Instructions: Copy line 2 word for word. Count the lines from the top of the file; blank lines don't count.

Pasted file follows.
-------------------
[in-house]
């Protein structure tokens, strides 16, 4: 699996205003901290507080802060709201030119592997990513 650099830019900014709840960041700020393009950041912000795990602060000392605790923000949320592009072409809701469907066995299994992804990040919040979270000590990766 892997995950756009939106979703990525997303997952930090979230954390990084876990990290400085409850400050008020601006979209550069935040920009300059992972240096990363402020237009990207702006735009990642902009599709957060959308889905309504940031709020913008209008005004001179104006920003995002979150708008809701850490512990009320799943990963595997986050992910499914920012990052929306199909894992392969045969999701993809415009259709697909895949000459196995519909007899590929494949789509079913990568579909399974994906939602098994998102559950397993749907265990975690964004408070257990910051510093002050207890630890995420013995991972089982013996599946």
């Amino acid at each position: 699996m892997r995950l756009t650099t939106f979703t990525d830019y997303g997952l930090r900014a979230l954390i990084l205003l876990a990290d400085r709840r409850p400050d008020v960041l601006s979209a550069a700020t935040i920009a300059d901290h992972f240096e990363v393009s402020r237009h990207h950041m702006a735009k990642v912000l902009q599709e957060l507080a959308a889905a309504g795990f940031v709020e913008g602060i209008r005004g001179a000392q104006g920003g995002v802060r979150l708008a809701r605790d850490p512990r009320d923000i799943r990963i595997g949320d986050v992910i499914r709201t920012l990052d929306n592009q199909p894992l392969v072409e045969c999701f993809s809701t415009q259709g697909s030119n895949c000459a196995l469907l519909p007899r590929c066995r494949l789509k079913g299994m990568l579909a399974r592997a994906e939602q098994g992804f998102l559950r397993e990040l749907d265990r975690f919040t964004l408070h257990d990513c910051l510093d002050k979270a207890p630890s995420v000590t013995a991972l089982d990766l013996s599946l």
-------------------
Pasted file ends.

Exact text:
């Protein structure tokens, strides 16, 4: 699996205003901290507080802060709201030119592997990513 650099830019900014709840960041700020393009950041912000795990602060000392605790923000949320592009072409809701469907066995299994992804990040919040979270000590990766 892997995950756009939106979703990525997303997952930090979230954390990084876990990290400085409850400050008020601006979209550069935040920009300059992972240096990363402020237009990207702006735009990642902009599709957060959308889905309504940031709020913008209008005004001179104006920003995002979150708008809701850490512990009320799943990963595997986050992910499914920012990052929306199909894992392969045969999701993809415009259709697909895949000459196995519909007899590929494949789509079913990568579909399974994906939602098994998102559950397993749907265990975690964004408070257990910051510093002050207890630890995420013995991972089982013996599946």